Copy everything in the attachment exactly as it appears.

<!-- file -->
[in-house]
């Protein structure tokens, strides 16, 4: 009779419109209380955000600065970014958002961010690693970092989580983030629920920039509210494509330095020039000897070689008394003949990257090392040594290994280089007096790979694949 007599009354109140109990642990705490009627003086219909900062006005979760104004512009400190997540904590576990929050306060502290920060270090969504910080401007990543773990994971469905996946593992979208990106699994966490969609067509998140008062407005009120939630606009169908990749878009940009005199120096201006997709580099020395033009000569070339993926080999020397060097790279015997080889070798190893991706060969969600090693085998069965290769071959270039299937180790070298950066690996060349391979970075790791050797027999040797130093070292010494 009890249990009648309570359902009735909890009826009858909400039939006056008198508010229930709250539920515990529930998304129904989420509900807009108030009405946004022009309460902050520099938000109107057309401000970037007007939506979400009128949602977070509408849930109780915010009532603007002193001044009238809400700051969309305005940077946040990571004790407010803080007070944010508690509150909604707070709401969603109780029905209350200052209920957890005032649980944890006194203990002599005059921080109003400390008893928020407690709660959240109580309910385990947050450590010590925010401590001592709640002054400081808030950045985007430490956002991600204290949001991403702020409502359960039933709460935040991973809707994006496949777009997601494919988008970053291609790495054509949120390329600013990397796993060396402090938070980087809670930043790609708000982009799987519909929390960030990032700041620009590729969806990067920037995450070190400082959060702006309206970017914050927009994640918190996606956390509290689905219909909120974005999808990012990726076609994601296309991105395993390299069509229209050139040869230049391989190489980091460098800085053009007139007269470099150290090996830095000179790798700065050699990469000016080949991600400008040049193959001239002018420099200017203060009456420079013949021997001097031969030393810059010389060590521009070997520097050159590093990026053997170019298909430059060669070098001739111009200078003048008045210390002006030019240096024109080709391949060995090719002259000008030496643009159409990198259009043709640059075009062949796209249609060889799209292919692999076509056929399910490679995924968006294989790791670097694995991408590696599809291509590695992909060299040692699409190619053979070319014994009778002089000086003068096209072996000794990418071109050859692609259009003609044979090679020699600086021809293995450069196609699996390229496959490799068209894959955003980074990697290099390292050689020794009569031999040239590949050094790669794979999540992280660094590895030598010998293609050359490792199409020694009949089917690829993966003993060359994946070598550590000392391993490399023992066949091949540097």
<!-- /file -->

[in-house]
């Protein structure tokens, strides 16, 4: 009779419109209380955000600065970014958002961010690693970092989580983030629920920039509210494509330095020039000897070689008394003949990257090392040594290994280089007096790979694949 007599009354109140109990642990705490009627003086219909900062006005979760104004512009400190997540904590576990929050306060502290920060270090969504910080401007990543773990994971469905996946593992979208990106699994966490969609067509998140008062407005009120939630606009169908990749878009940009005199120096201006997709580099020395033009000569070339993926080999020397060097790279015997080889070798190893991706060969969600090693085998069965290769071959270039299937180790070298950066690996060349391979970075790791050797027999040797130093070292010494 009890249990009648309570359902009735909890009826009858909400039939006056008198508010229930709250539920515990529930998304129904989420509900807009108030009405946004022009309460902050520099938000109107057309401000970037007007939506979400009128949602977070509408849930109780915010009532603007002193001044009238809400700051969309305005940077946040990571004790407010803080007070944010508690509150909604707070709401969603109780029905209350200052209920957890005032649980944890006194203990002599005059921080109003400390008893928020407690709660959240109580309910385990947050450590010590925010401590001592709640002054400081808030950045985007430490956002991600204290949001991403702020409502359960039933709460935040991973809707994006496949777009997601494919988008970053291609790495054509949120390329600013990397796993060396402090938070980087809670930043790609708000982009799987519909929390960030990032700041620009590729969806990067920037995450070190400082959060702006309206970017914050927009994640918190996606956390509290689905219909909120974005999808990012990726076609994601296309991105395993390299069509229209050139040869230049391989190489980091460098800085053009007139007269470099150290090996830095000179790798700065050699990469000016080949991600400008040049193959001239002018420099200017203060009456420079013949021997001097031969030393810059010389060590521009070997520097050159590093990026053997170019298909430059060669070098001739111009200078003048008045210390002006030019240096024109080709391949060995090719002259000008030496643009159409990198259009043709640059075009062949796209249609060889799209292919692999076509056929399910490679995924968006294989790791670097694995991408590696599809291509590695992909060299040692699409190619053979070319014994009778002089000086003068096209072996000794990418071109050859692609259009003609044979090679020699600086021809293995450069196609699996390229496959490799068209894959955003980074990697290099390292050689020794009569031999040239590949050094790669794979999540992280660094590895030598010998293609050359490792199409020694009949089917690829993966003993060359994946070598550590000392391993490399023992066949091949540097």